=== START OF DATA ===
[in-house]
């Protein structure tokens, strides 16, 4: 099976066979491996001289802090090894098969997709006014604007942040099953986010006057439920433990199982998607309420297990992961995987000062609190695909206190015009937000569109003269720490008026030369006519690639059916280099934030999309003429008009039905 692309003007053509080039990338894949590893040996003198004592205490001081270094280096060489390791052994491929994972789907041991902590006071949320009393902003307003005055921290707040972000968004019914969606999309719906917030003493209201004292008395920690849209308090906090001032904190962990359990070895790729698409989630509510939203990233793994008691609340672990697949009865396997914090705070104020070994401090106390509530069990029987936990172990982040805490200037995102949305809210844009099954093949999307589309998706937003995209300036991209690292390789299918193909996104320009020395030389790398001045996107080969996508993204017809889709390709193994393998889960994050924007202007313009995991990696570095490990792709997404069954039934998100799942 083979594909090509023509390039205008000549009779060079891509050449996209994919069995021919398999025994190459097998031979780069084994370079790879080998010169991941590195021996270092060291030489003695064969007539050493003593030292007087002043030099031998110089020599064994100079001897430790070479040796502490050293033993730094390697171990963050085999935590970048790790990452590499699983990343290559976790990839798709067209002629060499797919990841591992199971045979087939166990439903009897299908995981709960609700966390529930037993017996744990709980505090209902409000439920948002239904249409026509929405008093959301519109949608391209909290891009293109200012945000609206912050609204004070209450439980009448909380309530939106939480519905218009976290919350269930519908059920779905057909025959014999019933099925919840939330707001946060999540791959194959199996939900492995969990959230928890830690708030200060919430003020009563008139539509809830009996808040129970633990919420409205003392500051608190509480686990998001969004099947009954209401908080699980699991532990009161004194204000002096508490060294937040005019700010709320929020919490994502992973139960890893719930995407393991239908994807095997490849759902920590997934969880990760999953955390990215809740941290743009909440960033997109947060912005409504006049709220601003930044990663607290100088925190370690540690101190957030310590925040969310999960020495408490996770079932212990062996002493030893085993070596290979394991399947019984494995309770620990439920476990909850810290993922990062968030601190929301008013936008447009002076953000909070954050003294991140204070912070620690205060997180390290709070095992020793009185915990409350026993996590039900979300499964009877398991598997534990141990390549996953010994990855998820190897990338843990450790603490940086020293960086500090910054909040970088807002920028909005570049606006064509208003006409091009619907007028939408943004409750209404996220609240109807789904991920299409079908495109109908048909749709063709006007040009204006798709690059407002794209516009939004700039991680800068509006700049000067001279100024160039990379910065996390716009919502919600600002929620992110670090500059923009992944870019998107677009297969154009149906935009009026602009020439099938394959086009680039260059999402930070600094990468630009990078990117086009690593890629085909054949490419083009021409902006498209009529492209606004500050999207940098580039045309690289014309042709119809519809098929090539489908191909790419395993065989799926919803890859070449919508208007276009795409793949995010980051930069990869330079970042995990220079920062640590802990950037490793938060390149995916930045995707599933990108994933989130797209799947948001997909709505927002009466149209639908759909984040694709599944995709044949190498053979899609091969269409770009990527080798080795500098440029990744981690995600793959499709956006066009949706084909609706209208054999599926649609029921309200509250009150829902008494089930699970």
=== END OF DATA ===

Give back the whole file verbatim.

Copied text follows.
[in-house]
């Protein structure tokens, strides 16, 4: 099976066979491996001289802090090894098969997709006014604007942040099953986010006057439920433990199982998607309420297990992961995987000062609190695909206190015009937000569109003269720490008026030369006519690639059916280099934030999309003429008009039905 692309003007053509080039990338894949590893040996003198004592205490001081270094280096060489390791052994491929994972789907041991902590006071949320009393902003307003005055921290707040972000968004019914969606999309719906917030003493209201004292008395920690849209308090906090001032904190962990359990070895790729698409989630509510939203990233793994008691609340672990697949009865396997914090705070104020070994401090106390509530069990029987936990172990982040805490200037995102949305809210844009099954093949999307589309998706937003995209300036991209690292390789299918193909996104320009020395030389790398001045996107080969996508993204017809889709390709193994393998889960994050924007202007313009995991990696570095490990792709997404069954039934998100799942 083979594909090509023509390039205008000549009779060079891509050449996209994919069995021919398999025994190459097998031979780069084994370079790879080998010169991941590195021996270092060291030489003695064969007539050493003593030292007087002043030099031998110089020599064994100079001897430790070479040796502490050293033993730094390697171990963050085999935590970048790790990452590499699983990343290559976790990839798709067209002629060499797919990841591992199971045979087939166990439903009897299908995981709960609700966390529930037993017996744990709980505090209902409000439920948002239904249409026509929405008093959301519109949608391209909290891009293109200012945000609206912050609204004070209450439980009448909380309530939106939480519905218009976290919350269930519908059920779905057909025959014999019933099925919840939330707001946060999540791959194959199996939900492995969990959230928890830690708030200060919430003020009563008139539509809830009996808040129970633990919420409205003392500051608190509480686990998001969004099947009954209401908080699980699991532990009161004194204000002096508490060294937040005019700010709320929020919490994502992973139960890893719930995407393991239908994807095997490849759902920590997934969880990760999953955390990215809740941290743009909440960033997109947060912005409504006049709220601003930044990663607290100088925190370690540690101190957030310590925040969310999960020495408490996770079932212990062996002493030893085993070596290979394991399947019984494995309770620990439920476990909850810290993922990062968030601190929301008013936008447009002076953000909070954050003294991140204070912070620690205060997180390290709070095992020793009185915990409350026993996590039900979300499964009877398991598997534990141990390549996953010994990855998820190897990338843990450790603490940086020293960086500090910054909040970088807002920028909005570049606006064509208003006409091009619907007028939408943004409750209404996220609240109807789904991920299409079908495109109908048909749709063709006007040009204006798709690059407002794209516009939004700039991680800068509006700049000067001279100024160039990379910065996390716009919502919600600002929620992110670090500059923009992944870019998107677009297969154009149906935009009026602009020439099938394959086009680039260059999402930070600094990468630009990078990117086009690593890629085909054949490419083009021409902006498209009529492209606004500050999207940098580039045309690289014309042709119809519809098929090539489908191909790419395993065989799926919803890859070449919508208007276009795409793949995010980051930069990869330079970042995990220079920062640590802990950037490793938060390149995916930045995707599933990108994933989130797209799947948001997909709505927002009466149209639908759909984040694709599944995709044949190498053979899609091969269409770009990527080798080795500098440029990744981690995600793959499709956006066009949706084909609706209208054999599926649609029921309200509250009150829902008494089930699970």